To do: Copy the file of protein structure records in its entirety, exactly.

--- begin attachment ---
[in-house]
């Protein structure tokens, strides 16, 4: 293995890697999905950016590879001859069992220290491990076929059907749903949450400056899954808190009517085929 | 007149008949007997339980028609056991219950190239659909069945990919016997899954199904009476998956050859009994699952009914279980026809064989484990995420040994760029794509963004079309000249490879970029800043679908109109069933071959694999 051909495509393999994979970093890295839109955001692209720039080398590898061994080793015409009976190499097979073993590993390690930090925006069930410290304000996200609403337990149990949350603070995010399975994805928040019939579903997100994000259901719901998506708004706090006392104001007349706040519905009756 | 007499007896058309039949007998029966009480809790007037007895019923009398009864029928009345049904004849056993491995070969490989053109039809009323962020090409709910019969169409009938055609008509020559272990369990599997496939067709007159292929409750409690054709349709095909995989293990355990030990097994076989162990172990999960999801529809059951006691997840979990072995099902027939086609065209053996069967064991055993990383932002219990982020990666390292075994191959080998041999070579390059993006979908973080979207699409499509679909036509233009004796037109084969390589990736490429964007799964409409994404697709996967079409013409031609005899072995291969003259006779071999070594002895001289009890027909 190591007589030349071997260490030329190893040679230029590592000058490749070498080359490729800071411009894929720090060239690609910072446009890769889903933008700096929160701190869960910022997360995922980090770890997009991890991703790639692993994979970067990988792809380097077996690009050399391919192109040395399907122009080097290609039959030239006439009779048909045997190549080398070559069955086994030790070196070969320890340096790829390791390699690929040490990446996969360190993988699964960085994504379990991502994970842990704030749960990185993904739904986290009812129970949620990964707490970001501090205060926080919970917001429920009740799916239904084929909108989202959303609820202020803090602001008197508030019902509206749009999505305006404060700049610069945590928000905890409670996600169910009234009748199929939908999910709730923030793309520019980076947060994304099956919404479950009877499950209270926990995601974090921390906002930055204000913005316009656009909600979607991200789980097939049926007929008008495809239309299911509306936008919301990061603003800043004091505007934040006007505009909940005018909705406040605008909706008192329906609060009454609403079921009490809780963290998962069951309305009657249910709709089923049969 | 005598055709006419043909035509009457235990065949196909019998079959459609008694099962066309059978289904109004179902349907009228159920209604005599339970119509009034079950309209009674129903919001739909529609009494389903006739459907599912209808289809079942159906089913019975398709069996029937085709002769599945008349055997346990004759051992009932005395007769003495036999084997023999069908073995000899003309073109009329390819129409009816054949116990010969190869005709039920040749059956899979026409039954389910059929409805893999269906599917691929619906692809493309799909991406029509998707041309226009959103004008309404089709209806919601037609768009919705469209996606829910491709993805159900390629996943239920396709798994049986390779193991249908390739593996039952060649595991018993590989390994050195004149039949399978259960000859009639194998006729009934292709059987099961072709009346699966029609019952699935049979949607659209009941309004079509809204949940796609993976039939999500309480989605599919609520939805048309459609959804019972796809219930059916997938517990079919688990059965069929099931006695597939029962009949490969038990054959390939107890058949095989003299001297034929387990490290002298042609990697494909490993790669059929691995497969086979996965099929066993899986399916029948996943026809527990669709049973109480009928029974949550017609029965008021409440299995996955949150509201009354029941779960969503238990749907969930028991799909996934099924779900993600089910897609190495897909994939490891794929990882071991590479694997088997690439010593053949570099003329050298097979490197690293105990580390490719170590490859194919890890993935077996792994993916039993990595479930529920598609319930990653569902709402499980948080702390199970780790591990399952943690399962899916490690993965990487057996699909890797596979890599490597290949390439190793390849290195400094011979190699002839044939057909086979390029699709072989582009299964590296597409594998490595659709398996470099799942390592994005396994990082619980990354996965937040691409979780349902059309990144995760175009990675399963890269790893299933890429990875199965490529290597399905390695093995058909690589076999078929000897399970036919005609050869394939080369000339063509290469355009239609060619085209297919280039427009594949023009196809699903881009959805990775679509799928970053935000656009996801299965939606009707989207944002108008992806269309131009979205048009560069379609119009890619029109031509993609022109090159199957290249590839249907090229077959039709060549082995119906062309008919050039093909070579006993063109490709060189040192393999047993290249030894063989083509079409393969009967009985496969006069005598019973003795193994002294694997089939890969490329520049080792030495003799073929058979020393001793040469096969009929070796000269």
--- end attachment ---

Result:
[in-house]
């Protein structure tokens, strides 16, 4: 293995890697999905950016590879001859069992220290491990076929059907749903949450400056899954808190009517085929 | 007149008949007997339980028609056991219950190239659909069945990919016997899954199904009476998956050859009994699952009914279980026809064989484990995420040994760029794509963004079309000249490879970029800043679908109109069933071959694999 051909495509393999994979970093890295839109955001692209720039080398590898061994080793015409009976190499097979073993590993390690930090925006069930410290304000996200609403337990149990949350603070995010399975994805928040019939579903997100994000259901719901998506708004706090006392104001007349706040519905009756 | 007499007896058309039949007998029966009480809790007037007895019923009398009864029928009345049904004849056993491995070969490989053109039809009323962020090409709910019969169409009938055609008509020559272990369990599997496939067709007159292929409750409690054709349709095909995989293990355990030990097994076989162990172990999960999801529809059951006691997840979990072995099902027939086609065209053996069967064991055993990383932002219990982020990666390292075994191959080998041999070579390059993006979908973080979207699409499509679909036509233009004796037109084969390589990736490429964007799964409409994404697709996967079409013409031609005899072995291969003259006779071999070594002895001289009890027909 190591007589030349071997260490030329190893040679230029590592000058490749070498080359490729800071411009894929720090060239690609910072446009890769889903933008700096929160701190869960910022997360995922980090770890997009991890991703790639692993994979970067990988792809380097077996690009050399391919192109040395399907122009080097290609039959030239006439009779048909045997190549080398070559069955086994030790070196070969320890340096790829390791390699690929040490990446996969360190993988699964960085994504379990991502994970842990704030749960990185993904739904986290009812129970949620990964707490970001501090205060926080919970917001429920009740799916239904084929909108989202959303609820202020803090602001008197508030019902509206749009999505305006404060700049610069945590928000905890409670996600169910009234009748199929939908999910709730923030793309520019980076947060994304099956919404479950009877499950209270926990995601974090921390906002930055204000913005316009656009909600979607991200789980097939049926007929008008495809239309299911509306936008919301990061603003800043004091505007934040006007505009909940005018909705406040605008909706008192329906609060009454609403079921009490809780963290998962069951309305009657249910709709089923049969 | 005598055709006419043909035509009457235990065949196909019998079959459609008694099962066309059978289904109004179902349907009228159920209604005599339970119509009034079950309209009674129903919001739909529609009494389903006739459907599912209808289809079942159906089913019975398709069996029937085709002769599945008349055997346990004759051992009932005395007769003495036999084997023999069908073995000899003309073109009329390819129409009816054949116990010969190869005709039920040749059956899979026409039954389910059929409805893999269906599917691929619906692809493309799909991406029509998707041309226009959103004008309404089709209806919601037609768009919705469209996606829910491709993805159900390629996943239920396709798994049986390779193991249908390739593996039952060649595991018993590989390994050195004149039949399978259960000859009639194998006729009934292709059987099961072709009346699966029609019952699935049979949607659209009941309004079509809204949940796609993976039939999500309480989605599919609520939805048309459609959804019972796809219930059916997938517990079919688990059965069929099931006695597939029962009949490969038990054959390939107890058949095989003299001297034929387990490290002298042609990697494909490993790669059929691995497969086979996965099929066993899986399916029948996943026809527990669709049973109480009928029974949550017609029965008021409440299995996955949150509201009354029941779960969503238990749907969930028991799909996934099924779900993600089910897609190495897909994939490891794929990882071991590479694997088997690439010593053949570099003329050298097979490197690293105990580390490719170590490859194919890890993935077996792994993916039993990595479930529920598609319930990653569902709402499980948080702390199970780790591990399952943690399962899916490690993965990487057996699909890797596979890599490597290949390439190793390849290195400094011979190699002839044939057909086979390029699709072989582009299964590296597409594998490595659709398996470099799942390592994005396994990082619980990354996965937040691409979780349902059309990144995760175009990675399963890269790893299933890429990875199965490529290597399905390695093995058909690589076999078929000897399970036919005609050869394939080369000339063509290469355009239609060619085209297919280039427009594949023009196809699903881009959805990775679509799928970053935000656009996801299965939606009707989207944002108008992806269309131009979205048009560069379609119009890619029109031509993609022109090159199957290249590839249907090229077959039709060549082995119906062309008919050039093909070579006993063109490709060189040192393999047993290249030894063989083509079409393969009967009985496969006069005598019973003795193994002294694997089939890969490329520049080792030495003799073929058979020393001793040469096969009929070796000269």